3 Reasons Your ONLINE Reputation Isn't Moving Out of the Cellar

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automotive-social-media-online-reputationIn my days managing car dealerships, we had a very specific regimen for securing our reputation within the community. It involved clear objectives, employee buy in, customer advocacy, rewards for loyal repeat customers and so on. The level of action we took defined our company culture. Our culture was directly reflected in our customer satisfaction scores.

When I left the day-to-day operations of retail automotive, Yelp and other online ratings sites were just coming into their own. Consumers were waking up to the fact that they could share their experiences with people in a much larger arena. Today, 96% of people say an online review influences their purchase decision.

With the rise of online ratings platforms, there’s been an influx of online reputation management providers and gurus. Many make promises of ONLINE reputation management and many dealers/owners mistakenly think that means real-life reputation management.

My ex-boss used to say, “Nobody watches your money like you do.” I say, “Nobody watches your online reputation like you do.” Being lulled into a false sense of security by delegating your reputation management leaves you open to many surprising, uncomfortable situations. If you’re not truly managing your daily operations’ reputation then any reaction is futile.

ONLINE reputation management is about managing the medium, not the customers’ experience. It’s fairly straightforward to monitor, listen and periodically respond to consumers who take the time to write reviews. Managing your business operations prior to any customer’s review is where the hard part is. This is where many fall into the trap of thinking their online reputation is safe.

How do you want to be perceived? How are you showing up in real life? If your business’ operation has holes in it when it comes to customer experience, those holes will be found out on Social Media. If you find your online reputation is in the cellar (or could be with one or two negative reviews), perhaps the reason is one (or more) of these:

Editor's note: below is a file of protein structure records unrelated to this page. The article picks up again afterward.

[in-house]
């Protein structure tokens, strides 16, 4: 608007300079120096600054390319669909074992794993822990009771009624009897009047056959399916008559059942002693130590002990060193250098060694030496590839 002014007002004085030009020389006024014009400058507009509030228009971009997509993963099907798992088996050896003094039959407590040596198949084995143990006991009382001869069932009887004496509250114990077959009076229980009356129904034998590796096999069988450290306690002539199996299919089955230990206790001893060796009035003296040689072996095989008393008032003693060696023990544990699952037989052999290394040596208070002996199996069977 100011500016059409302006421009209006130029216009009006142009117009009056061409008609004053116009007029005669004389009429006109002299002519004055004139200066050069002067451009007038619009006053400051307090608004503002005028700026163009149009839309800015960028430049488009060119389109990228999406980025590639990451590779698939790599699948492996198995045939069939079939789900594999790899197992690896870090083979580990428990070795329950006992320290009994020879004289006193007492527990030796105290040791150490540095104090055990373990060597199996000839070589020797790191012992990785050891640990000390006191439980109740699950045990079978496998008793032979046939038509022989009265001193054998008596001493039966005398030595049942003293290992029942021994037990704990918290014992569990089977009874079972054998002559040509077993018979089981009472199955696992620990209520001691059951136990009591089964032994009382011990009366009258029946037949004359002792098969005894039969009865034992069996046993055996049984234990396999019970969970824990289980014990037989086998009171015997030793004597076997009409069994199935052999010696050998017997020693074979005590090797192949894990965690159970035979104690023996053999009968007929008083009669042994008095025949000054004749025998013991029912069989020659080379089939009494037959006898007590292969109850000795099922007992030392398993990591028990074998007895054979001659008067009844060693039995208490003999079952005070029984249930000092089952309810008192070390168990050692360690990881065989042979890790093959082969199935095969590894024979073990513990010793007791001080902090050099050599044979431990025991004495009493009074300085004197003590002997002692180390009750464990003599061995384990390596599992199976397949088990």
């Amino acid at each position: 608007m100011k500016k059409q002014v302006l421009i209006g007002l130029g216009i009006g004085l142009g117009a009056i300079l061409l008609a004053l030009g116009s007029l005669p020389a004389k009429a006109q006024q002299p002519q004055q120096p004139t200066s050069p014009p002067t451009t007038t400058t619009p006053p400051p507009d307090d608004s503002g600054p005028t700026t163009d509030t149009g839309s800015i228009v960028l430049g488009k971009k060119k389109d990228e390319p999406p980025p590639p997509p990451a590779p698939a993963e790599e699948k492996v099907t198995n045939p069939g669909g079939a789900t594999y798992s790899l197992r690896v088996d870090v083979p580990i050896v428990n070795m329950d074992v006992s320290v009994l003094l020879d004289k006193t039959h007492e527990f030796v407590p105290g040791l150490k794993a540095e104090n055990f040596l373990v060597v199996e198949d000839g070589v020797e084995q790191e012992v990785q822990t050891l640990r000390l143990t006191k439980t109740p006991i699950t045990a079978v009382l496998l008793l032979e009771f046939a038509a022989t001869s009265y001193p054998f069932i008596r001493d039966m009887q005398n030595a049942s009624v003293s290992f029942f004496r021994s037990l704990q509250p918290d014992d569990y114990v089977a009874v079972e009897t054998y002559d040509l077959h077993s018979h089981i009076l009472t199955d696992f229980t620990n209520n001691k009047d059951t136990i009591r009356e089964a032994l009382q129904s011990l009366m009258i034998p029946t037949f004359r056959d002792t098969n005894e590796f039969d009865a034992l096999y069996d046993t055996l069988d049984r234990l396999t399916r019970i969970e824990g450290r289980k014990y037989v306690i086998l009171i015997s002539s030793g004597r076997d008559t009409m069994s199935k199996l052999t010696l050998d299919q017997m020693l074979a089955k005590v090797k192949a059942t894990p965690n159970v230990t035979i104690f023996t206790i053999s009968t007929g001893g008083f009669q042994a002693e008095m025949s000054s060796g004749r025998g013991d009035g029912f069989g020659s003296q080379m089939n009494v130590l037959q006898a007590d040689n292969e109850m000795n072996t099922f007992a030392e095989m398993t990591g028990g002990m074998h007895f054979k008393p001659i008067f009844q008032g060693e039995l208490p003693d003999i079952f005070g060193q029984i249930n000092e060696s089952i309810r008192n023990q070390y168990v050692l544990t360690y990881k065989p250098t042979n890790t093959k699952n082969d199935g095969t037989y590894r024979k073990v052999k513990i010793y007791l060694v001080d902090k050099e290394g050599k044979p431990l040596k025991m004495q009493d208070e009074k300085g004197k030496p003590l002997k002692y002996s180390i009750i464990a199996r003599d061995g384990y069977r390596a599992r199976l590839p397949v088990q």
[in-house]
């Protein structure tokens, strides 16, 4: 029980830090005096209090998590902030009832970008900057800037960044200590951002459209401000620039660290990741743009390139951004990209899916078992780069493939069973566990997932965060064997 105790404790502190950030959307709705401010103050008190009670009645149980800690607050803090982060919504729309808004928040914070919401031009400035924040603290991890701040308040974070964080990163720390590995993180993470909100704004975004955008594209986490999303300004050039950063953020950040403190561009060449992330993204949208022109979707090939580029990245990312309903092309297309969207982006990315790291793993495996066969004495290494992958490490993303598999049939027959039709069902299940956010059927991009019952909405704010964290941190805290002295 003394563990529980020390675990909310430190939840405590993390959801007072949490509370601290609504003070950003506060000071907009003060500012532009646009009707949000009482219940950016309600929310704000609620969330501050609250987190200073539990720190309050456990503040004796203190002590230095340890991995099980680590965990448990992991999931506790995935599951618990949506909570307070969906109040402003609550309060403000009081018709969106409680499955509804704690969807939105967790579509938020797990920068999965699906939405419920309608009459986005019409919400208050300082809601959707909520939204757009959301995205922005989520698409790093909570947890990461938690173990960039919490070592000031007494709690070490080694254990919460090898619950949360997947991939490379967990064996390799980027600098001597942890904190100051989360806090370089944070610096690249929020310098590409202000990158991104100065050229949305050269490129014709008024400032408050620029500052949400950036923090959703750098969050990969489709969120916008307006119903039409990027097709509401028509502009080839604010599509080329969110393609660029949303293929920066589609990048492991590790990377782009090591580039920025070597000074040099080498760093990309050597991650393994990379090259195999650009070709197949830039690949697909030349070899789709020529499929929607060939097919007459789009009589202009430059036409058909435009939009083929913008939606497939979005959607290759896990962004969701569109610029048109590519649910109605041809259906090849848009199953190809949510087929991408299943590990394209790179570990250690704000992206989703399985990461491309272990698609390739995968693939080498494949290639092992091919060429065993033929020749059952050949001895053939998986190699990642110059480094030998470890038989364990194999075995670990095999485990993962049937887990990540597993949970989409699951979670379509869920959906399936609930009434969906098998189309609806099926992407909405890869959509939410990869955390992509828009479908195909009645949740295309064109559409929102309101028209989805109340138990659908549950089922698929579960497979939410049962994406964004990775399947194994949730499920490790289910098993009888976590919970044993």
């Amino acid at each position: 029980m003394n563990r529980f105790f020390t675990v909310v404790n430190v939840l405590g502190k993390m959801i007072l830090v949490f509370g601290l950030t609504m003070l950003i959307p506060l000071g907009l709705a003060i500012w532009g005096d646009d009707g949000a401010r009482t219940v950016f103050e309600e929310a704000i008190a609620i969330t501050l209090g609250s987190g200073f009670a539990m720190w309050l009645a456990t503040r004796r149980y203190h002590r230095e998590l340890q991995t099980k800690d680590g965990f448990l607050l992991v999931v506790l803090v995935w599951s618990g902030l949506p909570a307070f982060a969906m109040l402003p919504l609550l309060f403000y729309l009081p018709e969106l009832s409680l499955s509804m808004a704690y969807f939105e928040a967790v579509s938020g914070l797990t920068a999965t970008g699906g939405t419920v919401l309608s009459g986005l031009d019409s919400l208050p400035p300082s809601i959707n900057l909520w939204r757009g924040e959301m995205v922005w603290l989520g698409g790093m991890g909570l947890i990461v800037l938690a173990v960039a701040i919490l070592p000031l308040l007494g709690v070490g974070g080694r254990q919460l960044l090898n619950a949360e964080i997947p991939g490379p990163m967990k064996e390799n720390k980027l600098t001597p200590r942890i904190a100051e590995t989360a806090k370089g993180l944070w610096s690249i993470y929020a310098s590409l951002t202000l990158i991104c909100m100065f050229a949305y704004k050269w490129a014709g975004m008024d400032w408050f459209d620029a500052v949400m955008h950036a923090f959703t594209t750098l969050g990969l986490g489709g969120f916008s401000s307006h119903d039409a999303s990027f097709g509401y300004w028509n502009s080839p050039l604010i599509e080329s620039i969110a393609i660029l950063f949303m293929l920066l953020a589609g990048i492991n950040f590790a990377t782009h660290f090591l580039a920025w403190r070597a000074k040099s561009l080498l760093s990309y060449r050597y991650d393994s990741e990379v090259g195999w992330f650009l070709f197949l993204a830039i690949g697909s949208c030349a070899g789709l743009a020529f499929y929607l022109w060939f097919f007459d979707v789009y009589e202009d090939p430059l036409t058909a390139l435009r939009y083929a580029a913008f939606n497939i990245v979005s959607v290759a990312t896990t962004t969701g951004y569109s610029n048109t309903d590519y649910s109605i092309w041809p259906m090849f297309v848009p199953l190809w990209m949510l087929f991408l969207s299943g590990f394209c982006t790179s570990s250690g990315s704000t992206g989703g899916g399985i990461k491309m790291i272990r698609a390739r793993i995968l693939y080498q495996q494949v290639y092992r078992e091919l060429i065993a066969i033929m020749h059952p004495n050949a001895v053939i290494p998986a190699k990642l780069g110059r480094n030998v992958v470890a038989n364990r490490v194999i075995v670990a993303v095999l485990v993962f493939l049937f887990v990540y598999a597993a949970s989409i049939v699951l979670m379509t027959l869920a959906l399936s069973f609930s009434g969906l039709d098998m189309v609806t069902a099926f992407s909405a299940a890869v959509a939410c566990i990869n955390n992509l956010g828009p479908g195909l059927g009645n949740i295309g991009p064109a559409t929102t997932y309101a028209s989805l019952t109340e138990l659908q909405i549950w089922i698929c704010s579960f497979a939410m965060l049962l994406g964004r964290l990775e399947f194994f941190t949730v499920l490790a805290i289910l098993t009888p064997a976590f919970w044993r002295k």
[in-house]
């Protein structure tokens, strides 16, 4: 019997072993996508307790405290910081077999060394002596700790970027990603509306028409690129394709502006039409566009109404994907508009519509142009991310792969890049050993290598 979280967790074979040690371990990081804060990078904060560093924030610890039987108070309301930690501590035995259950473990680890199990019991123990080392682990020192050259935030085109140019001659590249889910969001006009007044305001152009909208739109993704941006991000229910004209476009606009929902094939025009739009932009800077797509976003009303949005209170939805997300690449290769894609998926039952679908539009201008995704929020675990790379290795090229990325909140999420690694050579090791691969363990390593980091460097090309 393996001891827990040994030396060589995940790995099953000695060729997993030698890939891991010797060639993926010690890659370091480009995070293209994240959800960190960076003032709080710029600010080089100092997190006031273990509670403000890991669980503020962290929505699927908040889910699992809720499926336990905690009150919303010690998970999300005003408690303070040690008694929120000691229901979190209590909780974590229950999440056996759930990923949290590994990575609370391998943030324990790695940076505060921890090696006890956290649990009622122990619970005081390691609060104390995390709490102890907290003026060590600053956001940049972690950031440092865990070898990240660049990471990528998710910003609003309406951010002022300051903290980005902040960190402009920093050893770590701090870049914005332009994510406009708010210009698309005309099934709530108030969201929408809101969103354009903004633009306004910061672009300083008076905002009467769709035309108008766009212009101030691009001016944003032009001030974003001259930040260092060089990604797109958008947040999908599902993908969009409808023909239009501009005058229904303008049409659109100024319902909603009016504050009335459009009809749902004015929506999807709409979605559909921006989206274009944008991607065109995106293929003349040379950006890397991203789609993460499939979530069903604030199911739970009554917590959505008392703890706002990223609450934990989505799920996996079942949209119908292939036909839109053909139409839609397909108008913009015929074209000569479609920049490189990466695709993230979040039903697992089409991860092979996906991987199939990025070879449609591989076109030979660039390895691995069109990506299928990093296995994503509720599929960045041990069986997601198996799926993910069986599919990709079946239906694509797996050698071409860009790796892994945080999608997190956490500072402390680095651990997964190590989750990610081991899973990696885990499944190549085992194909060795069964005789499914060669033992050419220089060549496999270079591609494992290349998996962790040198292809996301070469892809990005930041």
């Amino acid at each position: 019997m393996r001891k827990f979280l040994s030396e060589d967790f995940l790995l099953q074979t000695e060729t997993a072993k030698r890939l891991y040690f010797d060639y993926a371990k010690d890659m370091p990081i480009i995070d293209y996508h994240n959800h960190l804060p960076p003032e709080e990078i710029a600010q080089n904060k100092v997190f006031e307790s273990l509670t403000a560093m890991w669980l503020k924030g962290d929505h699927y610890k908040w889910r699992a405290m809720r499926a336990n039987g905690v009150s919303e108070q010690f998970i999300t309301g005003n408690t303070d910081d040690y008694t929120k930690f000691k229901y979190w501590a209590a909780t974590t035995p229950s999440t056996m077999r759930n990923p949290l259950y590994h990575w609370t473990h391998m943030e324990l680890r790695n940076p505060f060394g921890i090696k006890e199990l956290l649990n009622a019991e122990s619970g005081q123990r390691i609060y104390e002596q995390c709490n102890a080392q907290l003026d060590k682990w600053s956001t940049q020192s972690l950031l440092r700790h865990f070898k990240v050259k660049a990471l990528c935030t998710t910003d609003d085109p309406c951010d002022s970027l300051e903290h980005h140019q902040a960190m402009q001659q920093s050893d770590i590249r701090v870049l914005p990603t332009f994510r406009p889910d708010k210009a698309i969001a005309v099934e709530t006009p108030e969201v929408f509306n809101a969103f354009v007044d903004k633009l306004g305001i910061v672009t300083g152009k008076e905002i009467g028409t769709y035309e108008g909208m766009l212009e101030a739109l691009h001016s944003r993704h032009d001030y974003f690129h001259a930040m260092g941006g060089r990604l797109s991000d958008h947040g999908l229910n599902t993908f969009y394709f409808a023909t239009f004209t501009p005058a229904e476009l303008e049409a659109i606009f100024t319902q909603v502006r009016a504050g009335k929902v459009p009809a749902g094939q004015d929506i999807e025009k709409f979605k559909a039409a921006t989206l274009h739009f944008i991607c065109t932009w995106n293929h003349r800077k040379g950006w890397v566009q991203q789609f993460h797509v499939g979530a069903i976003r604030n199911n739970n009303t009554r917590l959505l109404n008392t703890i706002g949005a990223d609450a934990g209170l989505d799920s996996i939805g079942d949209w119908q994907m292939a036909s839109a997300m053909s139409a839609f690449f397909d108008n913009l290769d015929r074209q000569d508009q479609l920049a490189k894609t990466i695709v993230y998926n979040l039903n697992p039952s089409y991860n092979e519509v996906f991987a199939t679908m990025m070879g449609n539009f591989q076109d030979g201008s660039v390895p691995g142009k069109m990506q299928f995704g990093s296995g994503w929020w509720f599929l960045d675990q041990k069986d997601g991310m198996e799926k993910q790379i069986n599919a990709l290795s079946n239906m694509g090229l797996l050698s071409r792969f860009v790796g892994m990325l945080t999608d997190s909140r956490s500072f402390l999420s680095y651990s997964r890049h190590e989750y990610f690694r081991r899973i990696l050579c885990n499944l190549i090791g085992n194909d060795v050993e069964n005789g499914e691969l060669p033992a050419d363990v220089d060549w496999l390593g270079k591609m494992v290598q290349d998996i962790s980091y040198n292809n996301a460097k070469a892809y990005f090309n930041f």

1. You’re Not Managing Your Process. Managing Your ONLINE Reputation starts inside your business. What happens in real life gets amplified on Social Media. I had a call from a dealer recently. We discussed his needs while I reviewed his current state on Yelp: 146 reviews/2 stars. Many reviewers had written novels when sharing their experiences about this store. It’s clear these people have passion and they want everyone everywhere to know about their negative experience. The dealer said to me, “I need somebody to help me clean this up.” Respectfully, it’s not that simple. What he really needs is somebody to help him clean up his process. There is no magic wand to wave over your online ratings to make these customers stop sharing their real life experiences.

2. You’re Not “Customer Centric”. It’s one thing to say you are and quite another to actually operate from a customer centric space. Are you committed to making your customers’ experience stellar? Most likely, yes. Does your culture reflect your vision and mindset?

The sum total of all interactions a person has with your company is “customer experience”.

We just welcomed Joefrey Bean, author of  “Customer Experience Revolution” to our local meetup called Social Media Campfire. He’s done extensive research on companies like Amazon, Apple and Starbucks and found that great ideas and great products alone are not good enough anymore. These companies change people’s lives, cause competitors to scramble to catch up and transform their industries forever.

These companies delight people at every step of the customers’ experience: intriguing them as potential customers, satisfying them when they become true customers, and continuing to outperform until their customers become advocates for the company. Your culture must be customer centric to keep your online (and offline) reputation positive.

3. You’re Ignoring What’s Being Said. I’m in contact with a lot of dealers and one of the common occurrences I see is that some prefer to stick their head in the sand and ignore what’s being said about them online. I understand and it can be overwhelming, especially if you’re new to the Social space. However, now is not the time to choose denial. You can’t manage what you don’t measure. Set up a Google Alert for your store. Consider using Social monitoring software. Technology has provided great ways to hear what’s being said about you online and it gives you more control when you need to take action.

Where does the customer experience start for your business? Social Media and ratings sites are only getting more popular. It’s time to shift your strategy and update your process to include how your business is perceived online. It’s a mirror of the perception people have in real life. That’s where the magic happens.


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